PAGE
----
Sadly, the show suffers from two flaws, a minor and a major, that hold it back from being a favourite in everyone’s eyes. The minor one is the recap disc in the middle of the show’s boxset. For numerous reasons that I won’t divulge, the production of Wolf’s Rain was four weeks behind schedule, so four recaps in a row were made to keep up with demands. They’re painful, and they forced the show to end its broadcast without a finale. Fortunately, the recaps are skippable, and there’s a 96-minute, conclusive OVA at the end to make up for that.

The major flaw, however, is subjective, but still needs addressing: this show is divisive. Because of its content and subject matter, there’s a good chance you’ll either love it, or hate it, with little room for impartiality. The show is like a really good Poker player whom appears indecipherable at first glance, making it hard to like and appreciate unless you’re patient enough to study its moves. It’s much like The Legend of Zelda: Majora’s Mask in that regard, except more obscure due to not being part of a bigger-name franchise.

Still, again, I can’t fault the show for what it does. Is it for everyone? No, but it’s absolutely my favourite anime series. And it’s well-deserving of a…

Thanks so much for persevering through this series of reviews. Will I do this again? I’m not sure, but at least it’ll tide me over until my Christmas review…assuming I do one.


  1. Wolfs Rain is boring

  2. I'm aware of this particular anime's divisiveness. I expect I'll watch it eventually to make up my own mind. I'll probably stay away from reading any more reviews of it after this one, though, as I'm wary of getting my expectations either too high or too low; I want as naturally formed an opinion as I can get.

    Your deep passion for "Wolf's Rain" is reminding me of my own deep love for "When Marnie Was There". As you know, I consider that film a masterpiece, one that I also happened to connect with very deeply. Yet I'm also aware that some people just aren't going to "get" it regardless; it won't be everyone's cup of tea. So even though I haven't seen "Wolf's Rain", I may have some small level of comprehension of your viewpoint on it. Maybe.

    1. My thoughts on When Marnie Was There have changed somewhat since I first saw it. Recent re-watch has me liking it a lot more.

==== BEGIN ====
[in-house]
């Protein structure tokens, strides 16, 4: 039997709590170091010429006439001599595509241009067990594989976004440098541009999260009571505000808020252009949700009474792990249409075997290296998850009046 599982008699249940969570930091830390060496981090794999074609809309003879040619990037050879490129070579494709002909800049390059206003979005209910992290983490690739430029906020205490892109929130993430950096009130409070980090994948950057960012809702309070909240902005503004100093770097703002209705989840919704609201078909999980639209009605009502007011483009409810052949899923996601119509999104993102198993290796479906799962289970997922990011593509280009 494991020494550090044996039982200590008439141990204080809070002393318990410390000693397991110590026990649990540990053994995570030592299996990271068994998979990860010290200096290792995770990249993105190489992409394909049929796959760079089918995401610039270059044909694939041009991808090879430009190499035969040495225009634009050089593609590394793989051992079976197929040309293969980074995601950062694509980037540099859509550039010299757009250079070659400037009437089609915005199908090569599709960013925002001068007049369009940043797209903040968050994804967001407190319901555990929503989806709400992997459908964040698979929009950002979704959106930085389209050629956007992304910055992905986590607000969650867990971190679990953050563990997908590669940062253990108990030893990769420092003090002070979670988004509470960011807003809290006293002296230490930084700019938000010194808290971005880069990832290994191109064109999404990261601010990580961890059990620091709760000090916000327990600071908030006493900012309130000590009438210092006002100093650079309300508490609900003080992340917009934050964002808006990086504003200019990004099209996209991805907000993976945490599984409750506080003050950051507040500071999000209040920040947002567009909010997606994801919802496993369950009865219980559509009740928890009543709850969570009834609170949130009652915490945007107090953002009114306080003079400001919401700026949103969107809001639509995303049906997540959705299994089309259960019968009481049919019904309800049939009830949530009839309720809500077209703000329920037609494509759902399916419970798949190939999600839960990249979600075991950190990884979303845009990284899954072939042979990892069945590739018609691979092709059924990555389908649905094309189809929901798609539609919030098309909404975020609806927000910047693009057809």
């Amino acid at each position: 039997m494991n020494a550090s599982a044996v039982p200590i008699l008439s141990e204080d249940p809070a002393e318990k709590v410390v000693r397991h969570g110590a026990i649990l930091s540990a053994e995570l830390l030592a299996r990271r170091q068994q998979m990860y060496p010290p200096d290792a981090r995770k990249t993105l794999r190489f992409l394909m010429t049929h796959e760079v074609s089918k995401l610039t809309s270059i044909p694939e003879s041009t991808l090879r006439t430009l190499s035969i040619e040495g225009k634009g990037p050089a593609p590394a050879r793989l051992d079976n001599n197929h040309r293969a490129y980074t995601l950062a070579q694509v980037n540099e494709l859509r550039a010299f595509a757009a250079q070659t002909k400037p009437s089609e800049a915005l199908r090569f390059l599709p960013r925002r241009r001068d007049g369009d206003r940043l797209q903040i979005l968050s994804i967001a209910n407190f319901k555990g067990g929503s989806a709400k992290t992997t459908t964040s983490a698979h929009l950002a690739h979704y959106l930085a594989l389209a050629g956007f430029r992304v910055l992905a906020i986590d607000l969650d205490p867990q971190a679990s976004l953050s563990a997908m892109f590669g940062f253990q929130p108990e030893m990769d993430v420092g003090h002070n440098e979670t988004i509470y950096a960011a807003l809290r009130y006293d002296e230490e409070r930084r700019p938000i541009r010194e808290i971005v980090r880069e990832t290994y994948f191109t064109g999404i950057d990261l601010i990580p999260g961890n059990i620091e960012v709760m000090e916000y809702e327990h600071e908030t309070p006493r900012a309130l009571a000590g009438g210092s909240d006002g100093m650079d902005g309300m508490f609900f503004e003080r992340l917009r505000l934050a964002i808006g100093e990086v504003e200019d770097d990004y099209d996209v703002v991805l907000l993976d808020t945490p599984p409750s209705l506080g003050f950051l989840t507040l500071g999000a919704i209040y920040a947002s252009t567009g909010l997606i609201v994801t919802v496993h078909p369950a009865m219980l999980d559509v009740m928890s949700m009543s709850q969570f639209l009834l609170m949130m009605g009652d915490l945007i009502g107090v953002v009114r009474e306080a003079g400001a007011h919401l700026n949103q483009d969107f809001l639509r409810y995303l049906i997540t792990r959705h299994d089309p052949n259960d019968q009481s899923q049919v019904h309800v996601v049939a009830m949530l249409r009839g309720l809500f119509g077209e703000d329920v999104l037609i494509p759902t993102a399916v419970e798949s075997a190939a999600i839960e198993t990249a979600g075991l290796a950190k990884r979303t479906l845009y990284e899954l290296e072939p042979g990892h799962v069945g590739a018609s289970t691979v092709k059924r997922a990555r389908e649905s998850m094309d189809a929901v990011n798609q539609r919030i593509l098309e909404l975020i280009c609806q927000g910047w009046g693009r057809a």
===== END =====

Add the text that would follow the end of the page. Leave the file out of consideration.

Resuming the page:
As for Wolf's Rain, I now have more respect for The Legend of Zelda: Majora's Mask after seeing it, as I consider them very similar as far as divisiveness goes. Doesn't mean I suddenly like the latter, it's way too frustrating for that, but I can definitely appreciate it...

    2. To be clear, while I knew I liked "When Marnie Was There" after my first viewing, it didn't hit me how good it truly was until several days of thinking about it, and a subsequent viewing, later. Further re-viewings have only cemented my deep love for it, and while I won't call it Studio Ghibli's best film [its a little bit rough around the edges in a couple of spots], I do think it at least merits a spot in their top ten. Certainly, its one of my top five personal favorites from them.

      At any rate, I'm very happy to hear that you like it more now. I'd be curious to know more about how your thoughts have changed, but I'll leave to you if you want to share more or not.

      I've never been a big gamer, so I've never played Majora's Mask. But I'm well aware of its premise, central game mechanic, and divided reception.

    3. My thoughts on the film are about the same as before, but I do think it's at about an 8 now and not my original. On-par with Yonebayashi's previous work for Studio Ghibli, but that twist still raises a few too many questions for it to be any higher.

      As for The Legend of Zelda: Majora's Mask, let's put it this way: I hate deadlines, of which the entire game mechanic serves as one. And even with its in-game cheats, it's still not enough to shake off the feeling of being obnoxiously crunched for time. I'm not even 1/4 of the way done, and the game's not very long to begin with...

  3. So, higher than your original rating, but still not as high as mine? Fair enough. After four viewings, I maintain more than ever that the movie either implicitly answers the vast majority of your questions, or else provides enough information to intuit a logical answer, but we already argued that out last June. No need to rehash.

    Mostly, I'm still a little bit frustrated with how many people seem to think that Anna was seeing an actual ghost, when literally every single clue the audience needs to intuit that "Marnie" is an imaginary friend created from her suppressed memories of her grandmother's stories [with an appearance modeled not just on Marnie, but also on a childhood toy- remember the doll Anna has in the flashbacks?]is right there in the film . I suppose I shouldn't be, though. After all, the film not only trusted viewers to realize that without having to state it outright, it also deliberately used the narrative and visual tropes of a conventional ghost story in order to mislead the audience prior to the reveal. When a film uses the conventions of one genre to tell a story that's really in another genre entirely, I can see how it might be confusing for some. Not for everyone, though. I recently showed the film to some friends and it clicked for them almost immediately.